Hobart's Funnies

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Description:
Hobart's Funnies were a number of unusually modified tanks operated during World War II by the United Kingdom's 79th Armoured Division or by specialists from the Royal Engineers. They were designed in light of problems that more standard tanks experienced during the Dieppe Raid, so that the new models would be able to overcome the problems of the planned Invasion of Normandy. These tanks played a major part on the Commonwealth beaches during the landings. They may be considered the forerunners of the modern Combat engineering vehicle. They were named after their commander, Major General Percy Hobart.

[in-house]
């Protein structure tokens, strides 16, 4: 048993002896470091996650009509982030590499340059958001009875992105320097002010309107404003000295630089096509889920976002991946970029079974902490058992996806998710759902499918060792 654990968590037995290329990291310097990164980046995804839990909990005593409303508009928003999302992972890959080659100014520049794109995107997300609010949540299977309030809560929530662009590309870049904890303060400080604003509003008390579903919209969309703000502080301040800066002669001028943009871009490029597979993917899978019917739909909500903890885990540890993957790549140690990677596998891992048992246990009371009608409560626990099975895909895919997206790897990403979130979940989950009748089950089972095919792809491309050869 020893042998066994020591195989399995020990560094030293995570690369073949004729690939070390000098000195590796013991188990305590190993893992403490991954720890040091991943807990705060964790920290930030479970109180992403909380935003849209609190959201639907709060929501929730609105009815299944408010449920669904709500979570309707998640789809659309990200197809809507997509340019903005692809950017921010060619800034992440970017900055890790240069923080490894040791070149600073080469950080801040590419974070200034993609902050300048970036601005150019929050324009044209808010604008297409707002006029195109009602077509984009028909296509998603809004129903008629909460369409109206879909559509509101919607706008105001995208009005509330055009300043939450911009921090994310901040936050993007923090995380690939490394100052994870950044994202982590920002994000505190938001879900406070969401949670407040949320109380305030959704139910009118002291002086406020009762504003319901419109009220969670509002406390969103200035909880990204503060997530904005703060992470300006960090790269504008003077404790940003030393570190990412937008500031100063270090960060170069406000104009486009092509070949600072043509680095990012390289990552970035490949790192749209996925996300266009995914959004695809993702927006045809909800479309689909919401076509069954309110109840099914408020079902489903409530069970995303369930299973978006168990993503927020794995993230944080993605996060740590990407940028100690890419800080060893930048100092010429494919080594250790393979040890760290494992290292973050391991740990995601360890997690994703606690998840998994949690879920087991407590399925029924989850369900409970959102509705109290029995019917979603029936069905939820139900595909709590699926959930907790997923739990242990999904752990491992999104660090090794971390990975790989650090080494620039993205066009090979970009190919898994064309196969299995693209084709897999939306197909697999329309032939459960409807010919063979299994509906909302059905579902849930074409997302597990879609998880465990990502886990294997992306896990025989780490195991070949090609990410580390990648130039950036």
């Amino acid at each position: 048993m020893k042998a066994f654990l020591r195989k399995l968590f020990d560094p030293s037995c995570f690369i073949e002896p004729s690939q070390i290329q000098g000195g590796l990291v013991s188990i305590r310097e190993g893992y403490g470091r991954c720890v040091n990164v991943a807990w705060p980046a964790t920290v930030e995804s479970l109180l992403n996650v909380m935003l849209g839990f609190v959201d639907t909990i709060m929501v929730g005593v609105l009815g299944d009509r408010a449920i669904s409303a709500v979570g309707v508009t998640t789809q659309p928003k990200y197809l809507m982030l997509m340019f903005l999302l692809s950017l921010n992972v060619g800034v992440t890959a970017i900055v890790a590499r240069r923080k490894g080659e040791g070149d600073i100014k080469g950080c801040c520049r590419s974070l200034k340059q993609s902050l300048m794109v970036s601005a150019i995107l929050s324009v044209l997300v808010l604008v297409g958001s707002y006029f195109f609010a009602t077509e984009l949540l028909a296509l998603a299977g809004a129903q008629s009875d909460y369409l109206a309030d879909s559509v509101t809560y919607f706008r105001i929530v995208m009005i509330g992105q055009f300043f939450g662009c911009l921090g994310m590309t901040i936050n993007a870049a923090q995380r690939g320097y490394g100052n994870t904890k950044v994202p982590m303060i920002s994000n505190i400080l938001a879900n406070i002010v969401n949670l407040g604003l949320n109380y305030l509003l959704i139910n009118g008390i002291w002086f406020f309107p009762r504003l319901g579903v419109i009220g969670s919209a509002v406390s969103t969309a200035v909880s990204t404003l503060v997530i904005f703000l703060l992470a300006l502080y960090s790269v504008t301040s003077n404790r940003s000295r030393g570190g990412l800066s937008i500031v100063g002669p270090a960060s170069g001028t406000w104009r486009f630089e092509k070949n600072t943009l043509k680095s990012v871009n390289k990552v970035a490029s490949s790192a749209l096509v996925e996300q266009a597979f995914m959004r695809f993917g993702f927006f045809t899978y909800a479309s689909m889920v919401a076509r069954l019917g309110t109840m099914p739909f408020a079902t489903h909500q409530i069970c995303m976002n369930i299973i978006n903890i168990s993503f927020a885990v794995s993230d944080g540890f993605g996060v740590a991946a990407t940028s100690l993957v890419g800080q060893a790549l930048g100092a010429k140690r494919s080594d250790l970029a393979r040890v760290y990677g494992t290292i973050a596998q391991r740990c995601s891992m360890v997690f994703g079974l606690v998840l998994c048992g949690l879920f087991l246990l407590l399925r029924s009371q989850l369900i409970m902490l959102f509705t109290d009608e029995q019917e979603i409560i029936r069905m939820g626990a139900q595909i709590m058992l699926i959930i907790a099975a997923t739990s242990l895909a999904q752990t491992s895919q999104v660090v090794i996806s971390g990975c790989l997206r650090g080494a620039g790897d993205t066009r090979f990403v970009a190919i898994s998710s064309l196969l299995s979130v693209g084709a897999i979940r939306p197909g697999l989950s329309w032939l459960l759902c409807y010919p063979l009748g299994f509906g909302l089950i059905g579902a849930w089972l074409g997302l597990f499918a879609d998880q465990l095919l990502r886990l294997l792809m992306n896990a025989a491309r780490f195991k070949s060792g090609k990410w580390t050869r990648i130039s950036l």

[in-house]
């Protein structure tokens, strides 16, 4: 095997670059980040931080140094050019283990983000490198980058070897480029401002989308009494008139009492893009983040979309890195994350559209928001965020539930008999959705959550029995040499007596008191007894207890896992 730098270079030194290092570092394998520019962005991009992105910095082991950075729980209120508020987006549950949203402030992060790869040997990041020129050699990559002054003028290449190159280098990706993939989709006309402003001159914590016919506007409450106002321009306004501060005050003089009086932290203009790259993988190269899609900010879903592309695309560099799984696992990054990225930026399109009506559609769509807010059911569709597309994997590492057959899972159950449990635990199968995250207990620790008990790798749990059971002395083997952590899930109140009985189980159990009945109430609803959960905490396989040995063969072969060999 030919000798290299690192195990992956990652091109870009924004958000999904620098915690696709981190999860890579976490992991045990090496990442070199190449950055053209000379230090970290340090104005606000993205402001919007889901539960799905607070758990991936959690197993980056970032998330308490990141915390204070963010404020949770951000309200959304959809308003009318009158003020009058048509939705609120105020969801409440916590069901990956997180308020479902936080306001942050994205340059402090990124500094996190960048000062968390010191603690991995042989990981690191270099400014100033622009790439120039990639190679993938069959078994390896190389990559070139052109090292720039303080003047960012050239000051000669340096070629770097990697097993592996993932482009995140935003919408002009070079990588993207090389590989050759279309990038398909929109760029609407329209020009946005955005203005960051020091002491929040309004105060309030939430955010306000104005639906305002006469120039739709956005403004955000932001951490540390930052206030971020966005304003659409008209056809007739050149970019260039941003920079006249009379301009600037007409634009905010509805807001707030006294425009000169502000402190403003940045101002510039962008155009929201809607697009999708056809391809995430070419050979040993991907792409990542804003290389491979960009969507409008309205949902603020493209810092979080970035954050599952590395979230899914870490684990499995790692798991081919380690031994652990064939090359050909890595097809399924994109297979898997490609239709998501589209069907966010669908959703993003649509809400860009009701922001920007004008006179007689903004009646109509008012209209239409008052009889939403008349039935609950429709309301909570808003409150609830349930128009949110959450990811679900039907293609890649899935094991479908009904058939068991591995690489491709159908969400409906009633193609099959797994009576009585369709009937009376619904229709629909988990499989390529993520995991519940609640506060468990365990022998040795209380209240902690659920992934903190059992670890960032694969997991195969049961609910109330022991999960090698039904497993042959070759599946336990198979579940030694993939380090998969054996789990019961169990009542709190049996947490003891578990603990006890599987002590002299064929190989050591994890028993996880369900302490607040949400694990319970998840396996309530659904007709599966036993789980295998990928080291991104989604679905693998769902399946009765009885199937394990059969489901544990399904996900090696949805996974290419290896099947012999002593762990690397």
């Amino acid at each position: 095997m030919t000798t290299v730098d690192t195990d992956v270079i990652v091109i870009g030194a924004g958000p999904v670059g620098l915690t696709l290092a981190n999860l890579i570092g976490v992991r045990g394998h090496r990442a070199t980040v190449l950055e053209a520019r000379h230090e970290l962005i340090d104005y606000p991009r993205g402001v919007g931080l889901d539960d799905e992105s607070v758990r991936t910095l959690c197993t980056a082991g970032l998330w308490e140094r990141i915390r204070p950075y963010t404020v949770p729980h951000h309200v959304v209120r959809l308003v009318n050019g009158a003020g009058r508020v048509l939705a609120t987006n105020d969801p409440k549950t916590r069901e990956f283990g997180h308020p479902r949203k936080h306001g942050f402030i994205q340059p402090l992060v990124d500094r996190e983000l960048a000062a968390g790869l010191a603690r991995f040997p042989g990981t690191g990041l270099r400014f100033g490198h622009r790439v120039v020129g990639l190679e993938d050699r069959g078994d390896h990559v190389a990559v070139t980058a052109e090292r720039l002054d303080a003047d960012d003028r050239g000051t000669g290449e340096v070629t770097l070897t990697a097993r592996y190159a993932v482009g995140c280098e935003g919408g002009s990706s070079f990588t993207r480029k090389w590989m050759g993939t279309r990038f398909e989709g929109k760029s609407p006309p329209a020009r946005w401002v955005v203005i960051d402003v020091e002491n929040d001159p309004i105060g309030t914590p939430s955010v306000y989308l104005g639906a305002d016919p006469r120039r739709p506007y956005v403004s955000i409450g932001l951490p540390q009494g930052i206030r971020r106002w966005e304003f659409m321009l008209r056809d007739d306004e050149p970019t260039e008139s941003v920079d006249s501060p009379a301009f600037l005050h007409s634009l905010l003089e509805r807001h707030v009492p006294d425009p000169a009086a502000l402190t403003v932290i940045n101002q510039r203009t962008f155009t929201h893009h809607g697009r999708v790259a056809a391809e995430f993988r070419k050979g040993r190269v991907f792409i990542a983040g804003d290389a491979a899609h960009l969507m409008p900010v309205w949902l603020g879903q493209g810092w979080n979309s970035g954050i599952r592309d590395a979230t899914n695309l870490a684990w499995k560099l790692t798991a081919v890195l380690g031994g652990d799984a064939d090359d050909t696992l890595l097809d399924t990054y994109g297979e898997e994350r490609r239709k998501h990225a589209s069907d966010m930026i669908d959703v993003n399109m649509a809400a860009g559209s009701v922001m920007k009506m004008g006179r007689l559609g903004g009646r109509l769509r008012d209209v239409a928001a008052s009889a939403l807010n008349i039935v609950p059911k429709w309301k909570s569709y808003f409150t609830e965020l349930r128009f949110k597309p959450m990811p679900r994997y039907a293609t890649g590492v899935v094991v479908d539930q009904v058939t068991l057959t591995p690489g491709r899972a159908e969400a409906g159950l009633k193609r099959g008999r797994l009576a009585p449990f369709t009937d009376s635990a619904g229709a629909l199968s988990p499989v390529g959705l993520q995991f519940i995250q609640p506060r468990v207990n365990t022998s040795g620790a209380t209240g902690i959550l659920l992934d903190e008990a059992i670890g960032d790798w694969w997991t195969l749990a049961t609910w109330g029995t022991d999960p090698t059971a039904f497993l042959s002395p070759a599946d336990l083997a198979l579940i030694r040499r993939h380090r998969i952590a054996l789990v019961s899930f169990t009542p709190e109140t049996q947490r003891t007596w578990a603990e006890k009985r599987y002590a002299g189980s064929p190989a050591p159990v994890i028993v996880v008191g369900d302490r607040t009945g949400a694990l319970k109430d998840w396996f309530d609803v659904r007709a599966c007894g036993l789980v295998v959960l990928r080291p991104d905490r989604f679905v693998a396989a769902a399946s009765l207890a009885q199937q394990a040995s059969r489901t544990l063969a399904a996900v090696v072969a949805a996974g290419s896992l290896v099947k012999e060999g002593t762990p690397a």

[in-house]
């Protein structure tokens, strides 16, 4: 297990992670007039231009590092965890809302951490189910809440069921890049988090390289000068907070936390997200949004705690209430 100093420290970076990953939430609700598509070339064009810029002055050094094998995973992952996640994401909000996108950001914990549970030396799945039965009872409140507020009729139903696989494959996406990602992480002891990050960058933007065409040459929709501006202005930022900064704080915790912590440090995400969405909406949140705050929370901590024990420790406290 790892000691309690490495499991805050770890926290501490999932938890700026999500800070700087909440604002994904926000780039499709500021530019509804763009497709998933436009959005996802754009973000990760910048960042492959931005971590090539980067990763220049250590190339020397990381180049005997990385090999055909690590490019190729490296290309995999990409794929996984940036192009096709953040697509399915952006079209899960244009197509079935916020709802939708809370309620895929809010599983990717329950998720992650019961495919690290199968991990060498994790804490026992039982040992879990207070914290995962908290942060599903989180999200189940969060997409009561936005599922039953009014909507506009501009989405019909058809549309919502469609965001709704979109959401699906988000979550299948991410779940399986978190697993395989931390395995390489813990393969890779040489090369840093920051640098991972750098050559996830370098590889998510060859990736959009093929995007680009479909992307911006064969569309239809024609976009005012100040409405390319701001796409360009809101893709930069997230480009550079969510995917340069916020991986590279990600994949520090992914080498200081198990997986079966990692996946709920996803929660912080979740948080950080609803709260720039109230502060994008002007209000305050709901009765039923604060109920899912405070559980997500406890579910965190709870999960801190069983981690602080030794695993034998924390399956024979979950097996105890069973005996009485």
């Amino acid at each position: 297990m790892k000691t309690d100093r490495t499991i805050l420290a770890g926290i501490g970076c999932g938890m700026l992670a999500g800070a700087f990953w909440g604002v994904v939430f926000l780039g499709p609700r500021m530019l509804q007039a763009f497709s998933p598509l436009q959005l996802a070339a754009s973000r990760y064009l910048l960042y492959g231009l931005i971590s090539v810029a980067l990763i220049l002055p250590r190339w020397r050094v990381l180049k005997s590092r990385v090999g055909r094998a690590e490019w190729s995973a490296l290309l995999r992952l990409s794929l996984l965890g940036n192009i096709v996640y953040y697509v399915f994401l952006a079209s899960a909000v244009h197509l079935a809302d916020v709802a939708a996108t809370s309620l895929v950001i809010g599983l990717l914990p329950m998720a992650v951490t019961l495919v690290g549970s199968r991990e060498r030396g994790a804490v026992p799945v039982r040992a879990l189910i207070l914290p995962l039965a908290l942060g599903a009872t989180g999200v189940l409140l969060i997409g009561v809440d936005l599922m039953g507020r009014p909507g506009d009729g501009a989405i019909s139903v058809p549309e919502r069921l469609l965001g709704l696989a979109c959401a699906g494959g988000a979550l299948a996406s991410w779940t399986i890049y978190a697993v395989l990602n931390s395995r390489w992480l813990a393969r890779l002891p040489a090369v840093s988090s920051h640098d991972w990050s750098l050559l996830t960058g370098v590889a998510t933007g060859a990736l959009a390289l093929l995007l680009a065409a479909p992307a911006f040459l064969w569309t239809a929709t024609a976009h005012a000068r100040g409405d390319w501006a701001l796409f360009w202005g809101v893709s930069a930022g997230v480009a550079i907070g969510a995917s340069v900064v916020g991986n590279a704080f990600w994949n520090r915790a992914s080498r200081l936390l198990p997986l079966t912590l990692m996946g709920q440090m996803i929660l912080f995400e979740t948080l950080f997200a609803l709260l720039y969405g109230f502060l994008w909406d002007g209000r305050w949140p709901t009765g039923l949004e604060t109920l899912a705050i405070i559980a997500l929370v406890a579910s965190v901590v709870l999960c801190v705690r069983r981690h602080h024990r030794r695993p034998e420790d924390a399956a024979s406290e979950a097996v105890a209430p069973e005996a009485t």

History

The beginnings of the Funnies started with the need to create a series of modern siege engines to lead the assault on the beach defences of the French coast. A rapid sweeping away of the obstacles and defenders in the British sectors would be important as the lay of the land would favour a rapid counterattack by German armour. Field Marshal Sir Alan Brooke made the decision in 1943 to create these new units. Responsibility for the build up of vehicles and the training of crews to use them was given to armoured warfare expert Percy Hobart after whom the collection was named.

Many of the ideas had already been tried, tested or were in experimental development both by Britain and other nations. For example, the Scorpion flail tank (a modified Matilda tank) had already been used during the North African campaign to clear paths through German minefields. Soviet T-34 tanks...
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